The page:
When the Houston Cougars emerge from the dressing room today, their reputation as a basketball team built on defense will precede even the first steps they will take in the layup line.
It’s a reputation known by everyone preparing to watch the NCAA Elite Eight matchup on television. By everyone on the streets scrambling to get a ticket for the game at the AT&T Center.
And, perhaps most importantly, by their opponent — the Villanova Wildcats.
Heck, any fan who has ever followed teams coached by Kelvin Sampson over the past 25 years knows what the Cougars are planning to do today once the ball is tossed in the air for the opening tip.
From a team concept, each player in a Houston uniform will know the plan tailored specifically to stopping Collin Gillespie and the Wildcats.
Each will know the nuances in the offensive repertoire of Gillespie and everyone else in the Villanova rotation.
Moreover, each Houston player will expend effort on the defensive end as if it’s the last thing they do.
That is essentially what happened Thursday night when the Cougars dismantled the Arizona Wildcats in the Sweet 16.
Arizona, one of the slickest and most skilled offensive teams in the nation, at first was rattled.
Then it was completely shut down. In a 72-60 loss that ended their season, the Wildcats were held some 24 points below their season scoring average.
As a USA Today columnist noted, “Houston’s physicality on every single play made things so difficult that Arizona quite literally didn’t know what to do.”
Since physicality is such an interesting word, sometimes conjuring images of an overly aggressive style of play, Houston forward Fabian White Jr. was asked Friday about the specifics of the description.
White had no problem with it.
“That’s just how we play,” White said. “We play physical. In practice, we barely call fouls. We dive on the floor, barely lose the ball in practice.
“That’s just our culture. We want to play physical and not make the game easy for the opponent. Yeah, I agree with that statement.
“We want to play physical as much as possible.”
As both teams’ players and coaches met with the media on Friday afternoon, Villanova coach Jay Wright summed up the challenge that his Wildcats will face, with a berth in the Final Four hanging in the balance.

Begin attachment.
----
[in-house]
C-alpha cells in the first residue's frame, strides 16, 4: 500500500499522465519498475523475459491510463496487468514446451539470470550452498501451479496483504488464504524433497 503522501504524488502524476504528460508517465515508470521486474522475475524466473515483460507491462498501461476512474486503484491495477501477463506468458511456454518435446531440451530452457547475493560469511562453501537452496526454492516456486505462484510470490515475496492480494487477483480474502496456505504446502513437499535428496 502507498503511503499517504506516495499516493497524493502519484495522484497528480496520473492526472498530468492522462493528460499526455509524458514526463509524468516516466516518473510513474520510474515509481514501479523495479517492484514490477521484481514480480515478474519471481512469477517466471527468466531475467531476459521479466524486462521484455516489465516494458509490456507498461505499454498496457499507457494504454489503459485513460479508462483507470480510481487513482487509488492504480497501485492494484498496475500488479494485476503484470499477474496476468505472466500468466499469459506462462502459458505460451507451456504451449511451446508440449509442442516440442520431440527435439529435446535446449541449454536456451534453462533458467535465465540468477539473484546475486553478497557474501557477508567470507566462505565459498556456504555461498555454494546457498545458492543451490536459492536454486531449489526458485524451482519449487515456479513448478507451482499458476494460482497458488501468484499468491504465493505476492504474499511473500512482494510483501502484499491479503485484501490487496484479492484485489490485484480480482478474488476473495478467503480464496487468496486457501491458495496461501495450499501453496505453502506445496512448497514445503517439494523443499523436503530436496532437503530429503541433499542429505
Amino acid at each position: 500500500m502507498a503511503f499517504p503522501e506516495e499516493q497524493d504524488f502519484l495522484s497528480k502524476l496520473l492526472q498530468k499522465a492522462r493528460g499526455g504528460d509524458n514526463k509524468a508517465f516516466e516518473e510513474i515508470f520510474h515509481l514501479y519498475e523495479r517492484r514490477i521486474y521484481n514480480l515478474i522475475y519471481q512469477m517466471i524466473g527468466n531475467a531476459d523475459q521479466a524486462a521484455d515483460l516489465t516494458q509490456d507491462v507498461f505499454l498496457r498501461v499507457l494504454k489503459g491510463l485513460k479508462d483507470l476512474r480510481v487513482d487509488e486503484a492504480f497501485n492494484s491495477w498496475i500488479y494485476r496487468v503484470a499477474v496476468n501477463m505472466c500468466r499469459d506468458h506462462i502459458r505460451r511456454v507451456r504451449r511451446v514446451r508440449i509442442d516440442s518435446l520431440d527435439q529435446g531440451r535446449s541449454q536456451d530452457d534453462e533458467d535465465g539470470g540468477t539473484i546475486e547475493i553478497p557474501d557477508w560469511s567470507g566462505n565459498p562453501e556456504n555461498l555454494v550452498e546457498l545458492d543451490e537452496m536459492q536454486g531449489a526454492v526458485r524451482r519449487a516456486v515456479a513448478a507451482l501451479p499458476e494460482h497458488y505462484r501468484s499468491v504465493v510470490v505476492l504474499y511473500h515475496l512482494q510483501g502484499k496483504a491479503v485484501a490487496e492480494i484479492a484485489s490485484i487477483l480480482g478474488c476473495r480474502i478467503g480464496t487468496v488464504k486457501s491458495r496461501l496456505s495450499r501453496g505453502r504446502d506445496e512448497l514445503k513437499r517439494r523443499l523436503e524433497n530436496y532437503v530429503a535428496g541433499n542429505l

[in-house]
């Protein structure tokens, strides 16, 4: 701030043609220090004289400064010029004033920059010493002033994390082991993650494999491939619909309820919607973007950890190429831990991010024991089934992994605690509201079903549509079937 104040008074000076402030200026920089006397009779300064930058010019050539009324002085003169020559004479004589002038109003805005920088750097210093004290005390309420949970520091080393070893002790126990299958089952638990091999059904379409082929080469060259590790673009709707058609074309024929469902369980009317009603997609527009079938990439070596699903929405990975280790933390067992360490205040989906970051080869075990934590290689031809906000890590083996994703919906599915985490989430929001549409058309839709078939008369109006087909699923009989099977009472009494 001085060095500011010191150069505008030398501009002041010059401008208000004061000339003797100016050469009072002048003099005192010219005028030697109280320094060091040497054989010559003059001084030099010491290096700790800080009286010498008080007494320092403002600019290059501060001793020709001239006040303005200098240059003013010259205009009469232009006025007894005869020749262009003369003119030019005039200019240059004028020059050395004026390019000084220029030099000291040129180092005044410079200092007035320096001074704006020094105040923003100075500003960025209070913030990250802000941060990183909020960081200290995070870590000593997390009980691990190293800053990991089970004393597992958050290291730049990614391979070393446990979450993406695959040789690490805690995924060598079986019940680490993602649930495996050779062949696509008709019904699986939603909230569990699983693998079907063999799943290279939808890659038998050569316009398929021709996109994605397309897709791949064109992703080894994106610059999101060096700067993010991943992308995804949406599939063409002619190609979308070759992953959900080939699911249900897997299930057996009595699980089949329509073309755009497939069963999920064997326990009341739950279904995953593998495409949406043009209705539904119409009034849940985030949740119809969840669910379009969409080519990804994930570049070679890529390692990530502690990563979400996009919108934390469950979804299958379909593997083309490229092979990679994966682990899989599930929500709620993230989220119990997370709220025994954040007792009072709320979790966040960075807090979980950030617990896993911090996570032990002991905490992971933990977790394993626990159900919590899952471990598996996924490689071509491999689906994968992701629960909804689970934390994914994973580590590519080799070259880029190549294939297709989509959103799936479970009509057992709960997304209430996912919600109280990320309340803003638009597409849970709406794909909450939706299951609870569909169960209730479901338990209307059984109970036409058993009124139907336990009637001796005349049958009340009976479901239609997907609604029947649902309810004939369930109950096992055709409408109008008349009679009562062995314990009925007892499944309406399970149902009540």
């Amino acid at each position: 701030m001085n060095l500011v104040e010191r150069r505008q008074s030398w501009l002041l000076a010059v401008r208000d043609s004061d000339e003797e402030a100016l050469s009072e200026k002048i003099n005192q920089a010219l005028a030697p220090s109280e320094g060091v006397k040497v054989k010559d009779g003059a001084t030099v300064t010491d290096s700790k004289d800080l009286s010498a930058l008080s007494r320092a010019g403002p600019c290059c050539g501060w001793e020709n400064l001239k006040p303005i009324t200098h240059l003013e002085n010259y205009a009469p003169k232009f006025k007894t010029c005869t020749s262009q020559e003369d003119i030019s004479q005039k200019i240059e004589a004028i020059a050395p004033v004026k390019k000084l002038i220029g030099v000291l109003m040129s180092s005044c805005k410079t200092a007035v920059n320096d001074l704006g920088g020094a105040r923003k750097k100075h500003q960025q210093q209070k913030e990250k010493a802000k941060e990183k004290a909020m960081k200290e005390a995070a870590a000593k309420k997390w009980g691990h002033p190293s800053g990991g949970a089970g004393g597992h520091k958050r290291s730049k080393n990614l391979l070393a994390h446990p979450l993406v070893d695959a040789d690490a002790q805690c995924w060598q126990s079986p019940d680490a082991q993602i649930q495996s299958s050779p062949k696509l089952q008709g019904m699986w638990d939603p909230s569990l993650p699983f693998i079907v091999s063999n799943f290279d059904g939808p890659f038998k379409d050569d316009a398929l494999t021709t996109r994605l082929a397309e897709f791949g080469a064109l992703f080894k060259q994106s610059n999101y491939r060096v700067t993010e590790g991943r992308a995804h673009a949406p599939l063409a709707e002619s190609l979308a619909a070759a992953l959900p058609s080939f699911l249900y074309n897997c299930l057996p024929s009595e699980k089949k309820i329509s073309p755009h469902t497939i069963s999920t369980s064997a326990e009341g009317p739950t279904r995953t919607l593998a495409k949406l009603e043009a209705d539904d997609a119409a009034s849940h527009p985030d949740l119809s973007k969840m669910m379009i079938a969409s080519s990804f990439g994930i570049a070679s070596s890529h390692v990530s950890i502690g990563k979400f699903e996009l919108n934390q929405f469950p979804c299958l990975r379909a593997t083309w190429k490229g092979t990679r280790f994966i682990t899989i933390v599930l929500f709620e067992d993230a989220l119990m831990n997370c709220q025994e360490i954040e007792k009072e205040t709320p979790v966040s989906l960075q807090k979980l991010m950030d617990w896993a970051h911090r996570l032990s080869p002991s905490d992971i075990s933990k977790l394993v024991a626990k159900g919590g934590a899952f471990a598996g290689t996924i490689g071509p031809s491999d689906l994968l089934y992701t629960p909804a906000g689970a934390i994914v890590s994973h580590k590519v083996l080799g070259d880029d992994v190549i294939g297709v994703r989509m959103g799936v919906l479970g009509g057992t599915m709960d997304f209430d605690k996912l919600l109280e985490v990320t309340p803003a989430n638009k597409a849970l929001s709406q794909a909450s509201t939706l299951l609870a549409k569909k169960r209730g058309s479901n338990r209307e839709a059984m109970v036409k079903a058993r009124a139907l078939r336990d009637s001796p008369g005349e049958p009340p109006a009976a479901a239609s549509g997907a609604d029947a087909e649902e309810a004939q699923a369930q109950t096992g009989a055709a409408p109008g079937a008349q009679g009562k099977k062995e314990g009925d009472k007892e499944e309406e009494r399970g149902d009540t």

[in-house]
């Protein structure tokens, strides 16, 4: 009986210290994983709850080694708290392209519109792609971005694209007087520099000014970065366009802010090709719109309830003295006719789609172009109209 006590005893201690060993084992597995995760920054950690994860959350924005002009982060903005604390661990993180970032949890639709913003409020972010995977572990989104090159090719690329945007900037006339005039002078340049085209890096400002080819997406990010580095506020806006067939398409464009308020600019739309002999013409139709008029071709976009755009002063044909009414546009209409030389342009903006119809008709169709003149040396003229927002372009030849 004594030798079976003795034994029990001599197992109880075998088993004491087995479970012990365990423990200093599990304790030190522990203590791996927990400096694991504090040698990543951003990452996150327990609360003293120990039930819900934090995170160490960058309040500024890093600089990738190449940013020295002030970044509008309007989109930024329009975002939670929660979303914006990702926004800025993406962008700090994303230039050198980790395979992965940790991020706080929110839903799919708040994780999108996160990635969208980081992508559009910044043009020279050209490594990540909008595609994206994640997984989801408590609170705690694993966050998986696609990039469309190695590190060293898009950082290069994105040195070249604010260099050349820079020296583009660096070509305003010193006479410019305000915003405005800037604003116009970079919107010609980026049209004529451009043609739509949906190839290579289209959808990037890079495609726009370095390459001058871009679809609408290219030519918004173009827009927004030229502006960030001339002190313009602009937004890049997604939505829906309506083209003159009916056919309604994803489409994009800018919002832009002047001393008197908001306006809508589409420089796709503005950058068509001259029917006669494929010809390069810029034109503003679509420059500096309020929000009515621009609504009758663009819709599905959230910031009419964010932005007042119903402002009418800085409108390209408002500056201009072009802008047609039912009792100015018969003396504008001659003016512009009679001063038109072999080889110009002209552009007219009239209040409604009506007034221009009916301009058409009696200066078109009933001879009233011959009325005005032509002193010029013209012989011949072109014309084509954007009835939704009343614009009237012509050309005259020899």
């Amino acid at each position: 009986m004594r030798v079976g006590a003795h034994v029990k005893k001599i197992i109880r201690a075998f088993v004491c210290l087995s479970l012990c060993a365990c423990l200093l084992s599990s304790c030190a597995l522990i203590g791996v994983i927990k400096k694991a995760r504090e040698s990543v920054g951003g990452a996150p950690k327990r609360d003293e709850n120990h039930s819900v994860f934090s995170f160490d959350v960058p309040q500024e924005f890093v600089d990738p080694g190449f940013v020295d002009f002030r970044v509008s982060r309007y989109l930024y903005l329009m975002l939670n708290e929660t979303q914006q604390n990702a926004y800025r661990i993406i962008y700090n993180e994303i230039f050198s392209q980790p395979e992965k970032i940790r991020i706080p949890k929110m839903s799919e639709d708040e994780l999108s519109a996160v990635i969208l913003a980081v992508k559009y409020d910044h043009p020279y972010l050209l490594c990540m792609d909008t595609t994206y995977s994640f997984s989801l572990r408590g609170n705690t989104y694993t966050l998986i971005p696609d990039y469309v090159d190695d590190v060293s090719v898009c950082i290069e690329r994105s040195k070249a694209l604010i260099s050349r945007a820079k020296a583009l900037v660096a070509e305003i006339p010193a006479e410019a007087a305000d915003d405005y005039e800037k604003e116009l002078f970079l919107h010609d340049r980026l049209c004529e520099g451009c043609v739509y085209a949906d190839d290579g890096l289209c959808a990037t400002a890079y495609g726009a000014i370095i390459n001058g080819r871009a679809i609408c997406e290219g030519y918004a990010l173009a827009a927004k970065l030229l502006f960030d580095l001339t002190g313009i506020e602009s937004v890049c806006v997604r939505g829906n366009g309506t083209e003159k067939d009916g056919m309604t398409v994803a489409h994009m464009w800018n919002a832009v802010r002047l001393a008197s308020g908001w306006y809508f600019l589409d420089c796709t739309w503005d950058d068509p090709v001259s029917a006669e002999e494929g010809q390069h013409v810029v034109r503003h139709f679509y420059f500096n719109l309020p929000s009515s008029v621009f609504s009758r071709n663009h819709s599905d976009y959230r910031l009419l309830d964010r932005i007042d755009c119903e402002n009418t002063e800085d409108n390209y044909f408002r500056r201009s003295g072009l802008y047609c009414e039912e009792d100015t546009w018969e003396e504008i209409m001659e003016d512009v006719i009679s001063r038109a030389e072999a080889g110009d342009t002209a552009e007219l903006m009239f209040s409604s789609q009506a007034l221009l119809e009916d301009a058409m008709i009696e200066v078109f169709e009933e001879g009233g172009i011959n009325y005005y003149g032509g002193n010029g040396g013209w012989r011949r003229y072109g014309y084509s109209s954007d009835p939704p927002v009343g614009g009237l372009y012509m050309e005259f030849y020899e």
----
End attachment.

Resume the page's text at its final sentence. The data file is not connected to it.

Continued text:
“We know what an outstanding team we’re playing, (one) that’s got just great experience,” Wright said. “They were in the Final Four last year.
“You can tell by the way they play in these games, they are a very comfortable in this tournament setting. They’re very disciplined.”
In some ways, the Cougars’ commitment to defense overshadows some of the other elements of their success.
“I feel like they are underrated as an offensive team,” Wright said. “Everybody knows what a great defensive team they are, but I think they really find matchups to their advantage and execute intelligently, offensively, and part of their scheme is setting themselves up for offensive rebounds …
“We know we’ve got a lot of work ahead of us. We worked out this morning, and we still have work to do to get ready for the game tomorrow.”
Villanova, the No. 2 seed in the NCAA South region, has played a pretty salty brand of hoops in its own right over the past few weeks.
Employing a walk-it-up pace most of the time, the Wildcats have registered victories over Delaware, Ohio State and Michigan, holding opponents to an average of 59 points per game.
Even with Villanova’s play of late, not to mention its history as a two-time NCAA champion under Wright, it’s intriguing to see that oddsmakers are favoring Houston to win today.
The reason? Likely, it stems from the Cougars’ relentless effort on the defensive end of the floor.
“It’s just really impressive,” Wright said. “Every coach tries to get their team to play that way. You wouldn’t talk to one coach who would say, ‘You know, I don’t care if my guys play hard defensively. I don’t care if they play every possession like it’s the last possession of their life.’
“We all try to get our guys to do that. Kelvin gets his guys to do it .. They literally play every defensive possession like it’s the last possession of the game.”